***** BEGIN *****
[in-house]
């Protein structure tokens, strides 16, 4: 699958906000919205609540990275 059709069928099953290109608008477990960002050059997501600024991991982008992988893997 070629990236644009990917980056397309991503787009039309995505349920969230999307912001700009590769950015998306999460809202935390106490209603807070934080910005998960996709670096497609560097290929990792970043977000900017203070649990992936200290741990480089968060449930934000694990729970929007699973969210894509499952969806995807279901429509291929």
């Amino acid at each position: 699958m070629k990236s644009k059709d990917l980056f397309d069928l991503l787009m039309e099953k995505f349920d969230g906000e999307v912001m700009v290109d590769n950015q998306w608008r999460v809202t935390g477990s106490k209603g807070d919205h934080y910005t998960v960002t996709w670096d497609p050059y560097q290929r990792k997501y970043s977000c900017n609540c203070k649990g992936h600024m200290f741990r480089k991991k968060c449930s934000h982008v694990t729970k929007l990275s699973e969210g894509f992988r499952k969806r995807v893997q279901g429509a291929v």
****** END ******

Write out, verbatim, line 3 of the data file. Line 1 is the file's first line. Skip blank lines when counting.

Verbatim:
């Amino acid at each position: 699958m070629k990236s644009k059709d990917l980056f397309d069928l991503l787009m039309e099953k995505f349920d969230g906000e999307v912001m700009v290109d590769n950015q998306w608008r999460v809202t935390g477990s106490k209603g807070d919205h934080y910005t998960v960002t996709w670096d497609p050059y560097q290929r990792k997501y970043s977000c900017n609540c203070k649990g992936h600024m200290f741990r480089k991991k968060c449930s934000h982008v694990t729970k929007l990275s699973e969210g894509f992988r499952k969806r995807v893997q279901g429509a291929v």